Bird offers winning combination

Bird offers winning combination

Deon Bird will use his experience as a professional rugby league player, mentor and wellbeing coach to develop the women’s game at the Dolphins as he guides the inaugural Women’s U-19 2022 Harvey Norman team.

His 11-year professional rugby league career started with the Brisbane Broncos in 1994 in lower-level grades and he was there during the Super League war before travelling to England to play in the competition there.

For work visa reasons, he came back in 1998 and played at the Dolphins for a period before joining the Adelaide Rams, returning to England and then finishing his playing career at the Dolphins in 2007.

Soon after, he become a mentor for Aboriginal and Torres Strait Islander students.

Until then, football had been the centre of his life.

“This would profoundly change the trajectory of my life as I realised my real purpose – assisting people at risk, in particular Indigenous youth,” he explains.

Bird worked in this role for seven years, before moving into the health and mental health field for six years.

He was appointed as the Dolphins’ wellbeing/education officer in May and says being at the club reignited a desire to be part of something and sparked his interest in coaching.

“The landscape of contact sport has changed dramatically. To be part of that is pretty cool especially here at the Dolphins,” Bird says.

Exciting new chapter for club

He says the club has a proud history and he is excited to be involved in the next chapter, which includes women’s rugby league and the NRL.

The father-of-four has three daughters aged 12, 14 and 16 years. They have been playing rugby 7s and it has given him a chance to gain a greater understanding of the sport from a female perspective.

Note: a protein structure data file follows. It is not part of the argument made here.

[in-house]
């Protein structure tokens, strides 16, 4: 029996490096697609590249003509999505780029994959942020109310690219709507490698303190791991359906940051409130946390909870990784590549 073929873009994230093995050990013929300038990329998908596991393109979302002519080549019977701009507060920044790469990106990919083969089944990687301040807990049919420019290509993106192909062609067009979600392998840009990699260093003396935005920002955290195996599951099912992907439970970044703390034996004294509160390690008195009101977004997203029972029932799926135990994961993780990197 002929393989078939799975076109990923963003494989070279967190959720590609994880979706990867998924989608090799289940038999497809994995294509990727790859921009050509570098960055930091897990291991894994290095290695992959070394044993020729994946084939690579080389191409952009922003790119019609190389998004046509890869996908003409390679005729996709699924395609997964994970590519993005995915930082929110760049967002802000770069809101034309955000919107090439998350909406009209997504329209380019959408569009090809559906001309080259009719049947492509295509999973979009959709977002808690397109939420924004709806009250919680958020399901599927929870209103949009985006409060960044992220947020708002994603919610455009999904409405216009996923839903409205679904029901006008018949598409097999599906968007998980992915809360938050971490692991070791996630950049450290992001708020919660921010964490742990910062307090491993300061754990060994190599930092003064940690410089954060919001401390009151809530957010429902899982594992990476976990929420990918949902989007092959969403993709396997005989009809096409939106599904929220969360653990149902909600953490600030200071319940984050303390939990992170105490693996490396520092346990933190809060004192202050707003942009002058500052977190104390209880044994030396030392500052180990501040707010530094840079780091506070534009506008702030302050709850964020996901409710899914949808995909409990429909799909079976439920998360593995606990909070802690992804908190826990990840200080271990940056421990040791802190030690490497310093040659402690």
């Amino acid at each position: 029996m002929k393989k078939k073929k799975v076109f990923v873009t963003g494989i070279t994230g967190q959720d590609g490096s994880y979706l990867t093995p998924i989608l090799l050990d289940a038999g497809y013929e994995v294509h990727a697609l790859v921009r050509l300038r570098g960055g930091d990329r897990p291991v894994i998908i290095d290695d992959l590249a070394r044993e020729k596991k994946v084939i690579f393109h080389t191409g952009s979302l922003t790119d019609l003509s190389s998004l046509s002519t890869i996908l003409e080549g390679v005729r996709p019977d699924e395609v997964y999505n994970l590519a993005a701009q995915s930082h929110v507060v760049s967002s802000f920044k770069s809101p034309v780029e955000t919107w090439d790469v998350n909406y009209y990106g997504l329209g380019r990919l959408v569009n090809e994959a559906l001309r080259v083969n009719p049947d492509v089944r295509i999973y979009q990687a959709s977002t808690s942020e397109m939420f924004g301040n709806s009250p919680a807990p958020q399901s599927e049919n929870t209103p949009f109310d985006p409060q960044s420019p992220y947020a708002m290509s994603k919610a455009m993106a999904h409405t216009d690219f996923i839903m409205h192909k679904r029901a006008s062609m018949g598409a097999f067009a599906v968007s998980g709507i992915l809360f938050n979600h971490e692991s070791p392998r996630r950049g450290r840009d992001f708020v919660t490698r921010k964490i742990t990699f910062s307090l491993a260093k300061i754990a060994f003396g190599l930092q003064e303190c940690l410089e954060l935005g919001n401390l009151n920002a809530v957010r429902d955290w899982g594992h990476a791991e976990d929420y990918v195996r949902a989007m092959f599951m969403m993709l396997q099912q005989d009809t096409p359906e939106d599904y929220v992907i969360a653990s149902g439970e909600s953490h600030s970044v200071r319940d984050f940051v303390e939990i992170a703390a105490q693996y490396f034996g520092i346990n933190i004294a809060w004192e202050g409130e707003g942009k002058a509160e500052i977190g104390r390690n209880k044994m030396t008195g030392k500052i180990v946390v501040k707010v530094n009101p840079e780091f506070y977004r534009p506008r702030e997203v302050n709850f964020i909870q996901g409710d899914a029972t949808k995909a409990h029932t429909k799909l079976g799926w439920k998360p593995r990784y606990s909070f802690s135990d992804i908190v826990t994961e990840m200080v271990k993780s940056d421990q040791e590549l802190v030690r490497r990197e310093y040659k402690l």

His eldest daughter is keen to join the Dolphins’ team.

So far, more than 20 players have expressed an interest in playing, but the club is still looking for more.

Train and trial sessions are being planned for December and January before games start in February. There will be two trial games before the three-game season starts in March.

“I want to create a base of young women that will be there the year after and we want a bit of buzz around the women’s game,” Bird says.

“It would be good to see young girls be proud of that program as well.”

His and the club’s vision is to create a pathway for female players from juniors to NRLW.

“I’d love to win games, but this is more about the development of the girls’ game,” he says.

Bird says his experience as a player and mentor has given him insight and knowledge he hopes will help grow players’ confidence.

It’s about “adding to good people” and “coming together as a team”.

“If I can get that going, we won’t have a problem winning a game,” he says.

“It’s really exciting. Potentially in the next two years, we’ll look to have another girls’ side in the BHP competition but we could be on the verge of an NRLW side as well. It’s great for the club.”

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